As a writer, I often find myself looking to the likes of Pari, Berlin and the USA as good places to go and get some writing done. Maybe that’s because I’m a huge fan of classic fiction and I want to follow in Hemingway’s footsteps, or perhaps it’s just because I live in London, and as a Londoner, creativity struggles to maintain its place.
Creativity dies in London, and so good writing is a hard thing to accomplish.
Writing requires a level of thought and focus that only a calm environment can offer.
With this said, I want to highlight the three places I’ve done some writing in the UK, and why they catered to my every need.
Loch Lomond, Scotland
On the morning of June 7th 2016, I sat my last exam at university. Two hours after I’d finished, I was beginning the nine hour drive to Loch Lomond, Scotland. I switched off my phone and drove alone through the night, arriving at one in the morning.
I had no place to sleep. Ironically, I slept in the footwell of the car in a Holiday Inn car park.
At four in the morning, I hiked a mountain to watch the sunrise over the Loch, and I sat and wrote.
I can only count on one hand the times that I’ve truly been inspired to write freely and creatively, without fear of judgement or need to tick a box.
This was one of those occasions.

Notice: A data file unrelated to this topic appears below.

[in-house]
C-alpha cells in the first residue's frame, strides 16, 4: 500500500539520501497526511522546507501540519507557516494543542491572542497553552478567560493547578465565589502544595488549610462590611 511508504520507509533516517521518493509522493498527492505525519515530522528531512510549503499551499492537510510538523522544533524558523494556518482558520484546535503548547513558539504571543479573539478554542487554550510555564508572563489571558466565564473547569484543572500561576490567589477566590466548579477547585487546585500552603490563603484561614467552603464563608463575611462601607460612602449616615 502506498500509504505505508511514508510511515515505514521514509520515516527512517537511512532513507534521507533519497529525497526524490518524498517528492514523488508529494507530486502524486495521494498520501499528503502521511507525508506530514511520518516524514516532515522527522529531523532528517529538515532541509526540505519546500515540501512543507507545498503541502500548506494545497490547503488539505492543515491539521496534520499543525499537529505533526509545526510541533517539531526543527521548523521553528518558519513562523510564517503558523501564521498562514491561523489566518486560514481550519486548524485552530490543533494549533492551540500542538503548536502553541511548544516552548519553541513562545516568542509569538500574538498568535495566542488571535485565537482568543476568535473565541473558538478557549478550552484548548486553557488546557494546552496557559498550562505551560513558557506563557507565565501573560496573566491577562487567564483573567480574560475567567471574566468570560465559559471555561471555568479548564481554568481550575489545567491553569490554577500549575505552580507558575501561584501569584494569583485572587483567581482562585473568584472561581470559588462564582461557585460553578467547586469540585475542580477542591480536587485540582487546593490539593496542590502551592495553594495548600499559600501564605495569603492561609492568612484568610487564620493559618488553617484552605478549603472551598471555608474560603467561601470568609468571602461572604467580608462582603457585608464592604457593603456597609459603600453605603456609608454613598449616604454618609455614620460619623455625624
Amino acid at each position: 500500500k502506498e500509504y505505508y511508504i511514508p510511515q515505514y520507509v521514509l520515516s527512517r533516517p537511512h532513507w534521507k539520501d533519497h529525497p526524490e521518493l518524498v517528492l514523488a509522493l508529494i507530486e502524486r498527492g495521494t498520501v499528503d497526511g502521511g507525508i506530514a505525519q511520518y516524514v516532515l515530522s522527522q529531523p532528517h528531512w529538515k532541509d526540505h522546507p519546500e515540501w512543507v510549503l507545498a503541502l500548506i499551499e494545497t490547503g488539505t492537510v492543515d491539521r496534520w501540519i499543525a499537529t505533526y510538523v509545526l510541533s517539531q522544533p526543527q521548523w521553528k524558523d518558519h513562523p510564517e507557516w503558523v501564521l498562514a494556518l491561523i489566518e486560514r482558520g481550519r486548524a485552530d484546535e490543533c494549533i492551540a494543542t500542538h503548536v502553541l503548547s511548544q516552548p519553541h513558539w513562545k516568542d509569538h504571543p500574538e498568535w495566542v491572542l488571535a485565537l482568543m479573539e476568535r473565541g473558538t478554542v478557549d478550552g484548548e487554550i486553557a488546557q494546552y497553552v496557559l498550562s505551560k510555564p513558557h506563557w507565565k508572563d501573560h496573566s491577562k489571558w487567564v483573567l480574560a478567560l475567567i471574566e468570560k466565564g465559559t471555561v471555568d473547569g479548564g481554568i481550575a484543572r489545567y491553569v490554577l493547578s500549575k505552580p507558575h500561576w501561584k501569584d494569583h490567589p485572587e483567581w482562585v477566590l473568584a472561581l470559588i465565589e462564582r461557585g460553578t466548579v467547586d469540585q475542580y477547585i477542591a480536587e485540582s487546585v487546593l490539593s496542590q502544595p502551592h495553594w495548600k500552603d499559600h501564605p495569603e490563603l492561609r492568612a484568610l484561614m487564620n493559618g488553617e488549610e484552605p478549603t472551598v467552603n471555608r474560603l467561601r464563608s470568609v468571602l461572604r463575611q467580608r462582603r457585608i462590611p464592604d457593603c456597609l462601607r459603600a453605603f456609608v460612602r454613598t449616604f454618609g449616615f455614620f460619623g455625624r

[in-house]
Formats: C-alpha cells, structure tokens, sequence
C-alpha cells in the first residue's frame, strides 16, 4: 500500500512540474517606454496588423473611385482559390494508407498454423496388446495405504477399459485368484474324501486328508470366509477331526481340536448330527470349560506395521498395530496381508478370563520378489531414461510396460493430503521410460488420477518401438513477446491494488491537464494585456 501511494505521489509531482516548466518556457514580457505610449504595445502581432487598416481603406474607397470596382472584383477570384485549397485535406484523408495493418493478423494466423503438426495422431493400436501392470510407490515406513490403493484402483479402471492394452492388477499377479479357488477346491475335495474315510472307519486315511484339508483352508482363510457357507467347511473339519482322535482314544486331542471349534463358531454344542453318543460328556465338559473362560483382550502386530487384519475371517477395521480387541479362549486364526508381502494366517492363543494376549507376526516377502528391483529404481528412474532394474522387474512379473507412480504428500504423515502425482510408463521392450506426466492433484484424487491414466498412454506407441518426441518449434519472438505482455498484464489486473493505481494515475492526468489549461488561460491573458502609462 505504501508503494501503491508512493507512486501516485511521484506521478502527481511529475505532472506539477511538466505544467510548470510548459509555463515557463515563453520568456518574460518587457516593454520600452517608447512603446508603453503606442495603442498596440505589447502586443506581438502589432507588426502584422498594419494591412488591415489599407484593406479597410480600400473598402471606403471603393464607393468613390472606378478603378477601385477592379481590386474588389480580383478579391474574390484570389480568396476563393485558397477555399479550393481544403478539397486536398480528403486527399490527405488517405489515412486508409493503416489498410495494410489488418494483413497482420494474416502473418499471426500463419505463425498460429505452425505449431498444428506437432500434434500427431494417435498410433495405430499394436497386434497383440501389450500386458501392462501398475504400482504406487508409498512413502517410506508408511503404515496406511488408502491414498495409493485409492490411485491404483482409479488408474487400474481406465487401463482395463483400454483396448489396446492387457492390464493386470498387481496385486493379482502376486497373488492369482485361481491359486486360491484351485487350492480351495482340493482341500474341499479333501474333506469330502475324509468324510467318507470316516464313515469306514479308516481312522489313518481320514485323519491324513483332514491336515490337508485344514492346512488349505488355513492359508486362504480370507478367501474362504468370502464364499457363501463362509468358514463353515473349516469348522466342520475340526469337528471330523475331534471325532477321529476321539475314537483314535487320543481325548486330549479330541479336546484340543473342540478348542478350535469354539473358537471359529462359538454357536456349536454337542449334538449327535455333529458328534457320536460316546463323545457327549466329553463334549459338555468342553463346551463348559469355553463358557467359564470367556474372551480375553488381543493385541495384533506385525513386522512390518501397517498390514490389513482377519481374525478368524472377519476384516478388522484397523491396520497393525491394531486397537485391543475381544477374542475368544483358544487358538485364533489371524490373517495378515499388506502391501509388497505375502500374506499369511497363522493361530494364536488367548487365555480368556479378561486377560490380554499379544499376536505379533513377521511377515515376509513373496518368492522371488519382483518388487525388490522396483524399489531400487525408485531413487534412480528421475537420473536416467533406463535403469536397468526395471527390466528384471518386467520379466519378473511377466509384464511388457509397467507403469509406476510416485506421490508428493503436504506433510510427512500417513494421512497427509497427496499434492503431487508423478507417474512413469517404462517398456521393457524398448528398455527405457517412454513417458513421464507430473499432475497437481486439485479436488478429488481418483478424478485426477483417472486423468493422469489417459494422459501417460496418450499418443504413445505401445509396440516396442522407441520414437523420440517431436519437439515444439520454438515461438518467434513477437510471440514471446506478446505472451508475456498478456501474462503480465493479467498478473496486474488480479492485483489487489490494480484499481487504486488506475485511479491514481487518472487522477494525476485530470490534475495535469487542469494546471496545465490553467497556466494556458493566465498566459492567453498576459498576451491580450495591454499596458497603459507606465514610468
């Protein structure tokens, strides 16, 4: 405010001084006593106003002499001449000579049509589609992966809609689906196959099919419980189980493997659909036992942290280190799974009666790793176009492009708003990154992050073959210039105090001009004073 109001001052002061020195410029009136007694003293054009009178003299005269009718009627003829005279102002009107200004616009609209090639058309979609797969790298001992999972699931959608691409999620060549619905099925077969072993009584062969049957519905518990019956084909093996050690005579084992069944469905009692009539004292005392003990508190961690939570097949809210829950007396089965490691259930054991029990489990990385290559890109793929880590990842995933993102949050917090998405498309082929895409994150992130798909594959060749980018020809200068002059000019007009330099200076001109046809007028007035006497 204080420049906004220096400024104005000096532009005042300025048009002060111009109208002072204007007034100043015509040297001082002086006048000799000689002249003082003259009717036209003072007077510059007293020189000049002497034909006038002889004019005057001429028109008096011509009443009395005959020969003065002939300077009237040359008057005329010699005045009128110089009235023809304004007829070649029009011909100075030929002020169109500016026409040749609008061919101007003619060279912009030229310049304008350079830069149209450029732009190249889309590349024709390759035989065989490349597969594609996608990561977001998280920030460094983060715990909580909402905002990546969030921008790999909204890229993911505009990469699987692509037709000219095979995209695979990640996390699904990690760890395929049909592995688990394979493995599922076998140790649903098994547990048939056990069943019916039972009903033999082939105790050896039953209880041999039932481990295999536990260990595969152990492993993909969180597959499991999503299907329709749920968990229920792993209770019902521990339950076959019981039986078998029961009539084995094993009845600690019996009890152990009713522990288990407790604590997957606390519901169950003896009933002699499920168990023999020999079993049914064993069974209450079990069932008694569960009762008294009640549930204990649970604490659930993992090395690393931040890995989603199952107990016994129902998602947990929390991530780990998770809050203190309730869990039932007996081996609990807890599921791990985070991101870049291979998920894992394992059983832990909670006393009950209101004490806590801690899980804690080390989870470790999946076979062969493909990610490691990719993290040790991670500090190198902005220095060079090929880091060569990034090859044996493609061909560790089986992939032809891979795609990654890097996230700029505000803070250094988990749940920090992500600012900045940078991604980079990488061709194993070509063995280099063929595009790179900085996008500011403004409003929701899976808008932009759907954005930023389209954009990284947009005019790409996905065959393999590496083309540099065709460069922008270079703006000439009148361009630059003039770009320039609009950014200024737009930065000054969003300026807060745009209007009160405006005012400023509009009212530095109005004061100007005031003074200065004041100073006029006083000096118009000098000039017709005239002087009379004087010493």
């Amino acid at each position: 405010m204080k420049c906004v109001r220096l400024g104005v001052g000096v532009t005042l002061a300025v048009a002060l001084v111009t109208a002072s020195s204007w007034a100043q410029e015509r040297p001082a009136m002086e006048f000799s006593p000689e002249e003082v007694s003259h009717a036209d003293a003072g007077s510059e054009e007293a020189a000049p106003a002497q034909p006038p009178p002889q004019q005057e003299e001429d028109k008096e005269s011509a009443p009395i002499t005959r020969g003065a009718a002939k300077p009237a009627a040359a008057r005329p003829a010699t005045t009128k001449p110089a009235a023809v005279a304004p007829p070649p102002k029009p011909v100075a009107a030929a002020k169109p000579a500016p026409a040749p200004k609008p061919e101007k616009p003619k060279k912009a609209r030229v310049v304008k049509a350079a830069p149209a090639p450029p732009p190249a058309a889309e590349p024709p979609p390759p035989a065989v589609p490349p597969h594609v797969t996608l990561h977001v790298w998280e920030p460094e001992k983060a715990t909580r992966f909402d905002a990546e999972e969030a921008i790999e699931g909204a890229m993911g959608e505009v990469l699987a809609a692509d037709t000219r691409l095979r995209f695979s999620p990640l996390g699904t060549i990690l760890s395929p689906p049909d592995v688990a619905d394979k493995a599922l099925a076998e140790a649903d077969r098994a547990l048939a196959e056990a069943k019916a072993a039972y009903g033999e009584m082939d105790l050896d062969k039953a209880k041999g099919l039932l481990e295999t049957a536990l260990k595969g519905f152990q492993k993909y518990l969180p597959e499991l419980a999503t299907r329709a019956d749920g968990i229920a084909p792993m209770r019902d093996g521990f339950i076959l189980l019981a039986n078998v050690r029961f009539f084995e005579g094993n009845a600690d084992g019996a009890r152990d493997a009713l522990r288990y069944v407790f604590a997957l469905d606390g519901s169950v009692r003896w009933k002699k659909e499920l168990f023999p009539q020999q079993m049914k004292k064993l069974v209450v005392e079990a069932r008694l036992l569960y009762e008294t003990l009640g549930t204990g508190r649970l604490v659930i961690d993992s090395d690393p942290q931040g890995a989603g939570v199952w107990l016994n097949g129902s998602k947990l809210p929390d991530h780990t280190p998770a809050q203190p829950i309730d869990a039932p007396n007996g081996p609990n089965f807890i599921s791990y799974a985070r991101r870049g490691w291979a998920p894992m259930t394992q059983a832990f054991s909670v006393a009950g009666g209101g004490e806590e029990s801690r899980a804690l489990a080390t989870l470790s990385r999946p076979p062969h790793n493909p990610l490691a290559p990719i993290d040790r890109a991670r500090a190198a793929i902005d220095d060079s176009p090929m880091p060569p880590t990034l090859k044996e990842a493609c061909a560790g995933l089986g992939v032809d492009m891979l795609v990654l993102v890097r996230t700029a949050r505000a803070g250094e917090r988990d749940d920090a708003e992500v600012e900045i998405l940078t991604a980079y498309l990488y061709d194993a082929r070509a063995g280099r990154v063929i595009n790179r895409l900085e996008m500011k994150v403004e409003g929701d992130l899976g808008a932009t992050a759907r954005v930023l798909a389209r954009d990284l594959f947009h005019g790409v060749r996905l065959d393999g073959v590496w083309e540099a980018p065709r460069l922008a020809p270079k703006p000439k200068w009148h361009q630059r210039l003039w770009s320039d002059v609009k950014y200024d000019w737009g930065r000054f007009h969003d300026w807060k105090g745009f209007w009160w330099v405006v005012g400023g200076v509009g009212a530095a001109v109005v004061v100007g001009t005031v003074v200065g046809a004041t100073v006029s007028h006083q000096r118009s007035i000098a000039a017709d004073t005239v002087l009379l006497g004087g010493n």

I long to go back to Loch Lomond almost every day. It was a place of peace and clarity for me, and as a writer, it was exactly the fuel I needed to get the words down on paper.
This summer I spent a week in Fowey, Cornwall. Idyllic is the only word that comes to mind. Sure, there were tourists around, but the clifftop walks and ocean views had me thinking long and hard, and writing even harder.
I think I filled a journal that week. The quaint coffee shops and harbour views gave me a level of inspiration I’d never felt before. It was optimistic and hopeful, themes I don’t usually turn to when I write.
I grew as a writer in Fowey, and the trip taught me how to bring a sense of motivation and colourfulness into my work. It isn’t all doom and gloom.
Hay-on-Wye is the UK’s go-to town for second hand books. Seriously… every single street has a book shop that looks small on the outside, but is actually a labyrinth of words from all over the world spanning all topics.
If you’re looking for a place to become motivated as a writer, this is it.
In honesty, I didn’t get much writing done in Hay, because I spent all my time trawling through other people’s works and understanding new and exciting areas of the craft.
What it did give me though, was fuel. Fuel to read away from what I enjoy; fuel to write away from what I’m comfortable with.
I only spent four days in Hay-on-Wye, but that was all I needed to hit the reset button and get back to it.